Winter is a pretty dull place here in the Flora category, so I thought I’d go through the archives for some of my favorite photos. Please feel free to do the same.

Bloodroot (Sanguinaria canadensis) is a delicate spring ephemeral that in years past was my nemesis. A few replies down you can read about why here.

One of the things that makes these so challenging to photograph is that they are a single stem with a single flower and a single leaf, but oh those leaves! These two shots were done in 2017 before I started focus stacking and so there is some compromise on what’s in focus and what isn’t, but the leaves just knock me out. The petals are so lightly attached that very slight breezes will cause them to fall off. Pollinators do it, too. Once I accidentally brushed one while setting up and totally ruined my shot when the petals broke away and floated to the ground. Now I approach with caution.

It gets its name because the plant and especially the roots produce a liquid that has been used as a dye by Native Americans. As you’d imagine it’s a deep, blood red. It also produces Sanguinarine which is a toxin that can cause death by interfering with or blocking transmembrane proteins in cell structures. Getting any on your skin is not a good idea and there are no established medical uses for the substance. Who knows how it was safely made into a dye, but there must be some way.

They sure are gorgeous though and I look forward to their coming every spring.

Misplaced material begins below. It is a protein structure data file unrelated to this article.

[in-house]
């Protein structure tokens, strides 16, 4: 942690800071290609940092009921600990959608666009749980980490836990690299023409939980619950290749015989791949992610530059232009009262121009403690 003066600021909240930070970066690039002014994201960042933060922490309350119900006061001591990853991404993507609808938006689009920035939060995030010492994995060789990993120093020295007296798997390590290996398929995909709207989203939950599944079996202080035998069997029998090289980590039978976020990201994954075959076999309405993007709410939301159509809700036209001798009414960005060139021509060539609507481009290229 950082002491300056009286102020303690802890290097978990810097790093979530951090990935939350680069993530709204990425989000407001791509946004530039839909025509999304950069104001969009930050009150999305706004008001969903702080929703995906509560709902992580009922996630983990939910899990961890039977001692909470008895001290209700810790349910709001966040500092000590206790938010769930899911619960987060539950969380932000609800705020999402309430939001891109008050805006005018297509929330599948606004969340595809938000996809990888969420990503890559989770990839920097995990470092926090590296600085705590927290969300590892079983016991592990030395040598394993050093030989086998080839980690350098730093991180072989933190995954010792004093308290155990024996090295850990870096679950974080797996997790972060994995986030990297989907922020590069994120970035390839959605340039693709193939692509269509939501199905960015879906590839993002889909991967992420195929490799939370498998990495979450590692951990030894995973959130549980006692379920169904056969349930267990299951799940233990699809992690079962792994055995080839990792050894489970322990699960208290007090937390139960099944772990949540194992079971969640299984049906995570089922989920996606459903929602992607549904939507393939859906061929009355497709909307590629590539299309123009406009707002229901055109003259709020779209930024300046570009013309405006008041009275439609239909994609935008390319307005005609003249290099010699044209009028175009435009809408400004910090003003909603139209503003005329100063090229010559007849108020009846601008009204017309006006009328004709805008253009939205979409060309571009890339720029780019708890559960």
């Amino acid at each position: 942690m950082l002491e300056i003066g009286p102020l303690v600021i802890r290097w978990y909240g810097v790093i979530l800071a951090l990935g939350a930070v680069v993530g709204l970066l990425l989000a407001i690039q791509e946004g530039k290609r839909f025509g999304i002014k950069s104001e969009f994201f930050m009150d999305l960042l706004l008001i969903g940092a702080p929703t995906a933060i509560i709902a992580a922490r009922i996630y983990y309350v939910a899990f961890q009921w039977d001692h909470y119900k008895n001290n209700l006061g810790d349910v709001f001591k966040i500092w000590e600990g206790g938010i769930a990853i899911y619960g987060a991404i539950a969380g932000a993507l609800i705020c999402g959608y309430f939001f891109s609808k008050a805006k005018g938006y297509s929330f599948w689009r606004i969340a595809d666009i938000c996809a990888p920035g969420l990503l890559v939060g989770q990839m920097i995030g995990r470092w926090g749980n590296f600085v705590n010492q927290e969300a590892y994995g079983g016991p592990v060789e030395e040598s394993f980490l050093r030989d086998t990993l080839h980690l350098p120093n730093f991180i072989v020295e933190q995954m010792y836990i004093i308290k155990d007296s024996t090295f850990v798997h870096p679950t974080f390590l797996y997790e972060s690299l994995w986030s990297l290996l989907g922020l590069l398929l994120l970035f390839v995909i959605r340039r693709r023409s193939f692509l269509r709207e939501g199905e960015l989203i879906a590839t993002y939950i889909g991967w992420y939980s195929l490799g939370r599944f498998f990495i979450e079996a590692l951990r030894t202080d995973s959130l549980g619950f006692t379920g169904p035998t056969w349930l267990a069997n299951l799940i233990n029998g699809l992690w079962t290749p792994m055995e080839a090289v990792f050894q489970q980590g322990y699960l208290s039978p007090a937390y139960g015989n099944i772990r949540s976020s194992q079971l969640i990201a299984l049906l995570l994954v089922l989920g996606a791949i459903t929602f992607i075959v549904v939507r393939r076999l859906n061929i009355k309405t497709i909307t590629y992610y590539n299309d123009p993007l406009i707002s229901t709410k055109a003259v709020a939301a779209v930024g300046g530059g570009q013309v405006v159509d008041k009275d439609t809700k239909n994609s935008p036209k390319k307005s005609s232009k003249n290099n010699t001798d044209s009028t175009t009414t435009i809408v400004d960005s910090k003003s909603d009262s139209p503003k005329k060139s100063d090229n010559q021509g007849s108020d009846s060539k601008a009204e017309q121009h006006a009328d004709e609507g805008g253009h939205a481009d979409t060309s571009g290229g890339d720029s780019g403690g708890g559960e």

Specific Feedback Requested

Open to new field techniques and ideas for processing. Come April, these will be up again and they’re all over the yard and surrounding woods.

Technical Details

Is this a composite: No
Tripod and possibly a CPL
Both taken with the GH-3 and the legacy OM 90mm f/2 macro
ISO 160
1/80 sec for larger view, 1/250 for narrower
Probably f/5.6 or 8 for both as well


I remember this flower, and how it starts out. Looking forward to some of your shots this spring when they start coming out again. Yeah, winter is kind of boring here has well. We had an ice storm Sunday, but after shattering a wrist walking on ice a few years ago, I don’t go out to play in it. Besides, it was windy and raining (freezing on the limbs), so it would have been difficult to get a shot. Just not much happening right now in my area, and I am kind of tied down at the moment. Hoping to make it up to Maryland and Virginia to see family in March, and hoping to get out on a few photo shoots while there. Happy shooting!

Bloodroots is native to Oklahoma too, Kris and I sometimes see them used as a groundcover, especially at the base of trees. And you’re correct; the flowers are lovely but the star of the show on this plant are the leaves. Nicely captured and very informative text.

Thanks guys. Careful out there, @Shirley_Freeman - we want you in one piece. Hope you find some time to carve out a little photography between now and March.

Bloodroot is fairly common as it turns out, but such a welcome sight after harsh winters. Glad you liked the info, @terryb - I always wonder if I include too much with my posts, but I’m such a nature nerd I can’t help myself.

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I really like the first one, Kris. Nicely done.

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